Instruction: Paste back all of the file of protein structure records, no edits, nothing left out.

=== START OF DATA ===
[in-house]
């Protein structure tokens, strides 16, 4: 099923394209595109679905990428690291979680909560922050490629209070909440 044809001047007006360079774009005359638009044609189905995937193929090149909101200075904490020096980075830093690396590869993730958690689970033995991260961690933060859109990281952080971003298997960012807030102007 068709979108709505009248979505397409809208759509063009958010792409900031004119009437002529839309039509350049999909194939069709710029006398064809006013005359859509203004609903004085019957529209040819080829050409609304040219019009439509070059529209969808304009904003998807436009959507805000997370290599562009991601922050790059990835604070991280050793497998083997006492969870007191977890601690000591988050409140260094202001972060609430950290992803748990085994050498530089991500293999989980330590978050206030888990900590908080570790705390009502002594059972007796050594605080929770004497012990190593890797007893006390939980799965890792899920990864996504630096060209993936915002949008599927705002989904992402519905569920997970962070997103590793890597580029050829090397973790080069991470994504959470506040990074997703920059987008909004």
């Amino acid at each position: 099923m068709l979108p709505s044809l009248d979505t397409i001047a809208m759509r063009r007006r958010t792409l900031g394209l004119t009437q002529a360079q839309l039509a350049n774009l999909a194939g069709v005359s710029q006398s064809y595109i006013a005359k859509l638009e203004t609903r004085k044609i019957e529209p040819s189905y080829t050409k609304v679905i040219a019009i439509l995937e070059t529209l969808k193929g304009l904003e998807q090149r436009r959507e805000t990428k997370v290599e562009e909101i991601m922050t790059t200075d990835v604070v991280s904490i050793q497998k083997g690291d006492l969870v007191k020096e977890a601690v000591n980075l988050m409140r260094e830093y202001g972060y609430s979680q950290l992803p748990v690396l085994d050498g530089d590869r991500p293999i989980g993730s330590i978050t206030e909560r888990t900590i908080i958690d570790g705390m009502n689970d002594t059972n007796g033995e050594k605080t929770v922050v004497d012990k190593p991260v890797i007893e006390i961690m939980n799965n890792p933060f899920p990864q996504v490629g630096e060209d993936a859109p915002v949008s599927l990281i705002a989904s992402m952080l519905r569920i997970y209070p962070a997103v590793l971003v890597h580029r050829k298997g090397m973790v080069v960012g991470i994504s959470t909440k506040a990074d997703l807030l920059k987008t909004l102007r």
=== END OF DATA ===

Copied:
[in-house]
């Protein structure tokens, strides 16, 4: 099923394209595109679905990428690291979680909560922050490629209070909440 044809001047007006360079774009005359638009044609189905995937193929090149909101200075904490020096980075830093690396590869993730958690689970033995991260961690933060859109990281952080971003298997960012807030102007 068709979108709505009248979505397409809208759509063009958010792409900031004119009437002529839309039509350049999909194939069709710029006398064809006013005359859509203004609903004085019957529209040819080829050409609304040219019009439509070059529209969808304009904003998807436009959507805000997370290599562009991601922050790059990835604070991280050793497998083997006492969870007191977890601690000591988050409140260094202001972060609430950290992803748990085994050498530089991500293999989980330590978050206030888990900590908080570790705390009502002594059972007796050594605080929770004497012990190593890797007893006390939980799965890792899920990864996504630096060209993936915002949008599927705002989904992402519905569920997970962070997103590793890597580029050829090397973790080069991470994504959470506040990074997703920059987008909004």
């Amino acid at each position: 099923m068709l979108p709505s044809l009248d979505t397409i001047a809208m759509r063009r007006r958010t792409l900031g394209l004119t009437q002529a360079q839309l039509a350049n774009l999909a194939g069709v005359s710029q006398s064809y595109i006013a005359k859509l638009e203004t609903r004085k044609i019957e529209p040819s189905y080829t050409k609304v679905i040219a019009i439509l995937e070059t529209l969808k193929g304009l904003e998807q090149r436009r959507e805000t990428k997370v290599e562009e909101i991601m922050t790059t200075d990835v604070v991280s904490i050793q497998k083997g690291d006492l969870v007191k020096e977890a601690v000591n980075l988050m409140r260094e830093y202001g972060y609430s979680q950290l992803p748990v690396l085994d050498g530089d590869r991500p293999i989980g993730s330590i978050t206030e909560r888990t900590i908080i958690d570790g705390m009502n689970d002594t059972n007796g033995e050594k605080t929770v922050v004497d012990k190593p991260v890797i007893e006390i961690m939980n799965n890792p933060f899920p990864q996504v490629g630096e060209d993936a859109p915002v949008s599927l990281i705002a989904s992402m952080l519905r569920i997970y209070p962070a997103v590793l971003v890597h580029r050829k298997g090397m973790v080069v960012g991470i994504s959470t909440k506040a990074d997703l807030l920059k987008t909004l102007r």